Serenade the Moon

April is drawing to a close. The sky dripped sandy red rain sporadically all Sunday, clearing only at nightfall. St George’s Day was perfect and today is still and warm in the sun.

The vegetation is dying back rapidly now. Mud showers do more harm than good as the fine floury Saharan sand coats all the leaves as a fine desiccant, clogging leaf pores and choking the plants if it is not washed off straight away. The insect life, on the other hand, is flourishing. It is important to close the windows and doors before turning on the lights in the evening. Otherwise rooms fill up with moths, mosquitoes, daddy-long-legs and anything else one might care to mention. Suicidal moths hurl themselves at the gas flames and the geckoes that live behind the icons grow stouter by the day. The proliferation of newly hatched insect life has brought many birds onto Symi and every tree and shrub seems to be a-twitter. Forget peace and quiet – nature is noisy and exuberant at this time of the year. Cockerels and donkeys serenade the moon and sing rounds in the afternoons. The Lieni cows moo sonorously. I have two house guests at the moment and neither had realized just how noisy rural life can be!

The Symi is humming outside our window, waiting for the last stragglers to board for the return trip to Rhodes. There are still only a few day trippers around and the island is very quiet, even in the middle of the day when the boat is in. At present only the Symi is doing day trips and the souvenir shops in the harbour know how the day is going to fare within a few minutes of the ferry docking at one o’clock.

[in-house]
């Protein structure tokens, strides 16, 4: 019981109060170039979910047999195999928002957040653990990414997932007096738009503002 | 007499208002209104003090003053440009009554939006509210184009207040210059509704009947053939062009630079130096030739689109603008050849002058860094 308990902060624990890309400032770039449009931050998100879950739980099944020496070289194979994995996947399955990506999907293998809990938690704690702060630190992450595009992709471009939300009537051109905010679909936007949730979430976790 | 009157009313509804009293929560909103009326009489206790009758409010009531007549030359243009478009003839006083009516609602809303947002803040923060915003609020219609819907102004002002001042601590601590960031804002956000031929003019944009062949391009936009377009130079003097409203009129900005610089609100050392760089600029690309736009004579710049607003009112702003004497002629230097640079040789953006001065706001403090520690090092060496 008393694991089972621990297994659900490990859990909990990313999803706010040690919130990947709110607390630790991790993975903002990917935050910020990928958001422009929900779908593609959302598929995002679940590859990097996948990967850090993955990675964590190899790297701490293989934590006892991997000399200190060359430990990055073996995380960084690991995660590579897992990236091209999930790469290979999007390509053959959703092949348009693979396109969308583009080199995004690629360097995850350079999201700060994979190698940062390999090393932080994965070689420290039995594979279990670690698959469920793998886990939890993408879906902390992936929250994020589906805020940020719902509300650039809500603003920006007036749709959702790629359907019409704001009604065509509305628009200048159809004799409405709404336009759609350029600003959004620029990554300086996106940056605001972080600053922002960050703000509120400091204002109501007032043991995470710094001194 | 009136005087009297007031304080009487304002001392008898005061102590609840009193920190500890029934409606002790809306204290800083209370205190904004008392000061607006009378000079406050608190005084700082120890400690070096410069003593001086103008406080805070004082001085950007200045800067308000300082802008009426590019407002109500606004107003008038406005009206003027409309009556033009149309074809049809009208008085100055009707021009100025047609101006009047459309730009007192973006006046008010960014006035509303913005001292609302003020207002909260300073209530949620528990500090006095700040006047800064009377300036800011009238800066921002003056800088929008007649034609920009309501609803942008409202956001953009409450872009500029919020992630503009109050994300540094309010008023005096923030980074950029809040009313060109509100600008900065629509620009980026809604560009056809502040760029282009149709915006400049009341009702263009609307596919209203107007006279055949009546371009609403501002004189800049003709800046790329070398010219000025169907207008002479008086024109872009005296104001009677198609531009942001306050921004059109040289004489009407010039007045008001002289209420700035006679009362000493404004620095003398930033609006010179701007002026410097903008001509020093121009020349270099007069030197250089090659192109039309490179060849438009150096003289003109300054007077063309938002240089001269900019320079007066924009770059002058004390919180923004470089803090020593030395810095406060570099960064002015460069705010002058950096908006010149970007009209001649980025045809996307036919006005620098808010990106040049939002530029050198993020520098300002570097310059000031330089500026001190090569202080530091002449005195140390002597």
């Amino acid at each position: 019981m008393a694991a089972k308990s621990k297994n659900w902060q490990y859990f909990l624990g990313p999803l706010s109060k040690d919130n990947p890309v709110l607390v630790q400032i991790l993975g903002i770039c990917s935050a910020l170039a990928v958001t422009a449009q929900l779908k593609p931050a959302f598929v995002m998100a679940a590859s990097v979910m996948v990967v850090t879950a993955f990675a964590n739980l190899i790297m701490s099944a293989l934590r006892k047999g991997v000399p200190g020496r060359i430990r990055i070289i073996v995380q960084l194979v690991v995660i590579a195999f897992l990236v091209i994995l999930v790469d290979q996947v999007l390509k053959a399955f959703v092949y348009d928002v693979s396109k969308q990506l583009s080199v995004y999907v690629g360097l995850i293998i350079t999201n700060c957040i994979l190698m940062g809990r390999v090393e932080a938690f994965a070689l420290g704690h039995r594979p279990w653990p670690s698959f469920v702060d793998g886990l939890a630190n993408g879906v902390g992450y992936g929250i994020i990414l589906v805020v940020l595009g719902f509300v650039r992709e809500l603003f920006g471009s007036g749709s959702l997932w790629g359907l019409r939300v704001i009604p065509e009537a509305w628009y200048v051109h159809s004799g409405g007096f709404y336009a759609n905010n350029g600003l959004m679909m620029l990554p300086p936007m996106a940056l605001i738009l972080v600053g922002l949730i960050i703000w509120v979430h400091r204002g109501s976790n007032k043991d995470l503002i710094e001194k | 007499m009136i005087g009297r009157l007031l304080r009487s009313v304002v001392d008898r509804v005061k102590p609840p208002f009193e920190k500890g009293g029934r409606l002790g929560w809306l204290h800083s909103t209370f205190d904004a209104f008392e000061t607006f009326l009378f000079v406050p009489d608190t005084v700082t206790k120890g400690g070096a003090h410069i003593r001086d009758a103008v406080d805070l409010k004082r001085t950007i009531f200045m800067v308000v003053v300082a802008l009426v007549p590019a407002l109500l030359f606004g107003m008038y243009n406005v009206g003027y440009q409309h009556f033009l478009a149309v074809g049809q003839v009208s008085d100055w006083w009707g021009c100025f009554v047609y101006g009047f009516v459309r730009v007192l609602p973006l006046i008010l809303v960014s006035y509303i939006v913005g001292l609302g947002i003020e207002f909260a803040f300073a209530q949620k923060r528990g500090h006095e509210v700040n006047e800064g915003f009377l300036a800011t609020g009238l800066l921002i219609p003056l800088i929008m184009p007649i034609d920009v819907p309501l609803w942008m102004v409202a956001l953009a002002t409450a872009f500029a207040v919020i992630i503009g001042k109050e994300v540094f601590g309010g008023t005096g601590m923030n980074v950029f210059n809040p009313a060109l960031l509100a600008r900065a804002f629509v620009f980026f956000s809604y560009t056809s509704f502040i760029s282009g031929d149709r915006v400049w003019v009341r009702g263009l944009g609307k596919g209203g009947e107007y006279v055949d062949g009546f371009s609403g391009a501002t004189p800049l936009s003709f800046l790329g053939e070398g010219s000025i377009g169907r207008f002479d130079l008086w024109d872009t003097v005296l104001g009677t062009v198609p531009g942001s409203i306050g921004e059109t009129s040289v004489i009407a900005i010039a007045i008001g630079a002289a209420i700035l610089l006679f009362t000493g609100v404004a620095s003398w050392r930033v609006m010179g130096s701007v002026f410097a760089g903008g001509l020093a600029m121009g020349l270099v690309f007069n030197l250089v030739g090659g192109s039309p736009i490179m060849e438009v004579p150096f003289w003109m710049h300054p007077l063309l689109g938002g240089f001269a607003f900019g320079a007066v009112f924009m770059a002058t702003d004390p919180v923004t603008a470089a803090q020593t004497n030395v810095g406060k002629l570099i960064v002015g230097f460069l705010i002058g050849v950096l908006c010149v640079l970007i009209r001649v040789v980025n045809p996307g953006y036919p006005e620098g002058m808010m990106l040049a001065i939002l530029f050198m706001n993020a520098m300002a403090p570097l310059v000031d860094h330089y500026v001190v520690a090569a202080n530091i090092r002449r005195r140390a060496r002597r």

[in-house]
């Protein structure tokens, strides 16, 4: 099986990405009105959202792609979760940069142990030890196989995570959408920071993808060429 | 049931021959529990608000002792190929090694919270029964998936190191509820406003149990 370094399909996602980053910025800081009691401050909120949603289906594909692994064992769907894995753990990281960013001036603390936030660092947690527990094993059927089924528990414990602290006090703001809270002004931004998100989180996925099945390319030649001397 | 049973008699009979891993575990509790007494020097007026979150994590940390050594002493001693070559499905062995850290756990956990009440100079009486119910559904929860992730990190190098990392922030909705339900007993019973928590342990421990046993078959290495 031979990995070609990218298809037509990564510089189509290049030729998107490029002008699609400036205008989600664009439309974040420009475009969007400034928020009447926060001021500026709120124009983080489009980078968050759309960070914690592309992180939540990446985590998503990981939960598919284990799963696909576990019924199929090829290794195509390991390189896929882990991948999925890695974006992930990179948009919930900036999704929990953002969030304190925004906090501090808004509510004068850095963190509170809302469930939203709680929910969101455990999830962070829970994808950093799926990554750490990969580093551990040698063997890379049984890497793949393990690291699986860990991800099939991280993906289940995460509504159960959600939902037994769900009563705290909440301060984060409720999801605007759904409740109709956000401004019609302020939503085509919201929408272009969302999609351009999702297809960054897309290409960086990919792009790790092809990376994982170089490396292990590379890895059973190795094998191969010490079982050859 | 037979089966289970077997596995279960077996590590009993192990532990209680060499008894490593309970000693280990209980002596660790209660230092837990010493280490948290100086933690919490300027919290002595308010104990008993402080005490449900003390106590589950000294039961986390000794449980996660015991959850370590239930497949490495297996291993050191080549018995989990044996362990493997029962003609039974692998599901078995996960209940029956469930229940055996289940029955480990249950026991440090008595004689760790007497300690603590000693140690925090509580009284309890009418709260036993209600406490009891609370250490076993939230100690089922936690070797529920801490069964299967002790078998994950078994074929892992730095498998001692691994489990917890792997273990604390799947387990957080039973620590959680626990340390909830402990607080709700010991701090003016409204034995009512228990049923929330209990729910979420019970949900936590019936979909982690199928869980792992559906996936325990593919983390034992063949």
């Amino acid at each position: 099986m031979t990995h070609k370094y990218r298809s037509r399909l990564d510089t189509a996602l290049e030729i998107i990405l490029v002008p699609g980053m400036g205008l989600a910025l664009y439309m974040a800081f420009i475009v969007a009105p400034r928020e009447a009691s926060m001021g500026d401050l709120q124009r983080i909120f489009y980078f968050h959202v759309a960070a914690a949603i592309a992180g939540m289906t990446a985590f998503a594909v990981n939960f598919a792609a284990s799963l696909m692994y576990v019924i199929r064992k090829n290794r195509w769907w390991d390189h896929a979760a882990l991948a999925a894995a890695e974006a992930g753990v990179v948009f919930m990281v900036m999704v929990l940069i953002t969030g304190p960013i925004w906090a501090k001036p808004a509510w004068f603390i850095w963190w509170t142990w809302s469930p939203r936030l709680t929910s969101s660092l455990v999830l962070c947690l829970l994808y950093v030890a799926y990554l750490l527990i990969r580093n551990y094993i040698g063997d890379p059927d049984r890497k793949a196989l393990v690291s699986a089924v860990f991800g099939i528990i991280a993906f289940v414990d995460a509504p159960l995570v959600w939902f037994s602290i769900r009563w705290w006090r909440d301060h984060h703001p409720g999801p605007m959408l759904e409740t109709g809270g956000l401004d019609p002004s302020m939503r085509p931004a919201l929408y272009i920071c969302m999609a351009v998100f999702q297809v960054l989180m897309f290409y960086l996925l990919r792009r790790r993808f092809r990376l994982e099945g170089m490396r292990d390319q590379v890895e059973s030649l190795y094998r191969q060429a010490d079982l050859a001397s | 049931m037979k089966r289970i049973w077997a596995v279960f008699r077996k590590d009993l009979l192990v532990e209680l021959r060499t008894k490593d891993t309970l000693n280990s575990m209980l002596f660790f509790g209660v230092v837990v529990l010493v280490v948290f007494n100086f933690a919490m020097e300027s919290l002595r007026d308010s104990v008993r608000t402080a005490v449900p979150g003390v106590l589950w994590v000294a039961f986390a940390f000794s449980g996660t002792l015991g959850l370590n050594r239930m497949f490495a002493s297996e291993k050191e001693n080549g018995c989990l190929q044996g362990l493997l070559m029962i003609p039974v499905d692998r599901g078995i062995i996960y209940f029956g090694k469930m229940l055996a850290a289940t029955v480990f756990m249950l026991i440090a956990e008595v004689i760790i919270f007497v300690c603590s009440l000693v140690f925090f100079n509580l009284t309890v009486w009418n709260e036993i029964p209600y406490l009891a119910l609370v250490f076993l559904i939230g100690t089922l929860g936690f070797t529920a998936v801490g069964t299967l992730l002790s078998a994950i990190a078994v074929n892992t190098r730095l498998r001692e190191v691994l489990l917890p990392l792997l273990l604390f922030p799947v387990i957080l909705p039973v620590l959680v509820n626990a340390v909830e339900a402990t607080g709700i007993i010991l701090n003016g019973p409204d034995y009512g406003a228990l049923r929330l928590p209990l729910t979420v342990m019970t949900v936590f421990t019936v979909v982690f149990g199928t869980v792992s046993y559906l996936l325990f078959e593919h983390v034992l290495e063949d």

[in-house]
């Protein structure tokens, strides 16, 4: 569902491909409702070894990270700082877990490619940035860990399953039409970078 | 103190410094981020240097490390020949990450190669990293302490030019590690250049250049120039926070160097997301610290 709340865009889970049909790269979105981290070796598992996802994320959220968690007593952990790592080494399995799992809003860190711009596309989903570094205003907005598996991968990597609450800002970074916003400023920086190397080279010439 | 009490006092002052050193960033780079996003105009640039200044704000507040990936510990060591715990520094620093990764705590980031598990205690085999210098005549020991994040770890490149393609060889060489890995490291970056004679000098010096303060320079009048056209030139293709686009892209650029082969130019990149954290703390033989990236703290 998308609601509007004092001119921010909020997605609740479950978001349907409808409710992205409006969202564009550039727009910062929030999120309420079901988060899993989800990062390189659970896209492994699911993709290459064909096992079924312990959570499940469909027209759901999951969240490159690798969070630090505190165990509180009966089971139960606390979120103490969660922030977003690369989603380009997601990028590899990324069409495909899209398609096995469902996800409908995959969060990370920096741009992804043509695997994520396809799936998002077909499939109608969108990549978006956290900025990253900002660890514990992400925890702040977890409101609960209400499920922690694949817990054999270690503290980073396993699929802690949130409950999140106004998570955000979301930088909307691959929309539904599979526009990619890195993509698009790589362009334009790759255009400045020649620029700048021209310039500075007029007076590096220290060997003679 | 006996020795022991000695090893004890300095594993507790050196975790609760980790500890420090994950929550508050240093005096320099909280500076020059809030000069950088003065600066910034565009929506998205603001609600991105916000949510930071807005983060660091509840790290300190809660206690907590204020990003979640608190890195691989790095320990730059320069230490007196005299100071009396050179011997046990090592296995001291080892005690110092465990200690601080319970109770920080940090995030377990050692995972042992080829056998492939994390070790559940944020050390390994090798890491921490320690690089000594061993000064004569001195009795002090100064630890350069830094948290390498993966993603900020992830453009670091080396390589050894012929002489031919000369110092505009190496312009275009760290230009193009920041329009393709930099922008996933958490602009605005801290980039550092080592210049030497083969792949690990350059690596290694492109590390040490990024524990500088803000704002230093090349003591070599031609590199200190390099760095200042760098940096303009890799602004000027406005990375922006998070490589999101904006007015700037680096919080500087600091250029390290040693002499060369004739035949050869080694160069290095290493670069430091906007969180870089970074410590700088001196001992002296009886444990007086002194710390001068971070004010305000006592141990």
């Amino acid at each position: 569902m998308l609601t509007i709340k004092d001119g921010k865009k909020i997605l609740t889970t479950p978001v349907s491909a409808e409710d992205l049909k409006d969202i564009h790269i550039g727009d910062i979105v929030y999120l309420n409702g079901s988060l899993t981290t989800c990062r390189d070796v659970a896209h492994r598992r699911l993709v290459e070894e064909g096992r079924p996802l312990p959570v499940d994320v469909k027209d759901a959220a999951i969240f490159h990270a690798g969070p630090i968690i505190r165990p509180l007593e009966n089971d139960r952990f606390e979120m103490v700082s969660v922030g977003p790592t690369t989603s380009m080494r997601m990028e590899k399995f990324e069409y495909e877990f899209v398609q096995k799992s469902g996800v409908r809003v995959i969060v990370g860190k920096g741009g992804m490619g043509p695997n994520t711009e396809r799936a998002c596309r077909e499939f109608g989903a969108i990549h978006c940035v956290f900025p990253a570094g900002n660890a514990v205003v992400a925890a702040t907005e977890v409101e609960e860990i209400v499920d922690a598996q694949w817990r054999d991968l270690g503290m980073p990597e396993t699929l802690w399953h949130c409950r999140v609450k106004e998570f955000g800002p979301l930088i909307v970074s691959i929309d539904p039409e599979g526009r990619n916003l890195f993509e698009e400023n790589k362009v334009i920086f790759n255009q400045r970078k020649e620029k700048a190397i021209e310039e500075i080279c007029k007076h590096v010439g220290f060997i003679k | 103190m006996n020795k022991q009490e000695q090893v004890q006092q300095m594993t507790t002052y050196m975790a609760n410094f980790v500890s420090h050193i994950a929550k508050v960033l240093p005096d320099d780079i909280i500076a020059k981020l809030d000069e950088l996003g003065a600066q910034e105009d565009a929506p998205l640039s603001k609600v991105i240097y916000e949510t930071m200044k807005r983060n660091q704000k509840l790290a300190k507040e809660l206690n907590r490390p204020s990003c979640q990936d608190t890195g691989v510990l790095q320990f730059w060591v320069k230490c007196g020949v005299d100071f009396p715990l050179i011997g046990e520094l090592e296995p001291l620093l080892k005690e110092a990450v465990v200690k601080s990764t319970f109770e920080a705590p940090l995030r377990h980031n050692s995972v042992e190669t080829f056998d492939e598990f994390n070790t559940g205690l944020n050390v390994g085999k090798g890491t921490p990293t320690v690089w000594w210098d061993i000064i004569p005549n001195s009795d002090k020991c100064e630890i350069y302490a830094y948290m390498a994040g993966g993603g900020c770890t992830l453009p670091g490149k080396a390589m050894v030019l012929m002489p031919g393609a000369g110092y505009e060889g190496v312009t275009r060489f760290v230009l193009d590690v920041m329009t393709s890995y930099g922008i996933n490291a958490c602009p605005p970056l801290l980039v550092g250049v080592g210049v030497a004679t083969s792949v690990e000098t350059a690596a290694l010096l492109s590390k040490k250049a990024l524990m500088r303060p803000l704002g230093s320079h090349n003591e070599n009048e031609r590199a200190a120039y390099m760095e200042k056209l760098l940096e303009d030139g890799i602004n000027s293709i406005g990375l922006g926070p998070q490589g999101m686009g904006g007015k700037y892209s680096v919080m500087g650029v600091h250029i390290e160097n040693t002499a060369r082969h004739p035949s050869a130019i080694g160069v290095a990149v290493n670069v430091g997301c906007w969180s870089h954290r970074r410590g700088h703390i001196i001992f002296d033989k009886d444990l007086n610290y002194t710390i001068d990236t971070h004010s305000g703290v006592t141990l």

Have a good week.


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About this Blog

I sailed into Panormitis Bay, Symi, by chance one windy July day in 1993 and have been here ever since. The locals tell me that this is one of the miracles of St Michael of Panormitis. A BA graduate with majors in English, Philosophy and Classical Civilisation, the idea of living in what is to all intents and purposes an archaeological site appeals to me. Not as small as Kastellorizo, not as touristy as Rhodes, Symi is just the right size. I live on a small holding which my husband and I have reclaimed from a ruin of over-grazing and neglect and turned into a small oasis over the course of the past 22 years. I also work part-time for Symi Visitor Accommodation, helping independent travellers discover and enjoy Symi's simple pleasures for themselves.

This page is kindly sponsored by Wendy Wilcox, Symi Visitor Accommodation.

Adriana Shum

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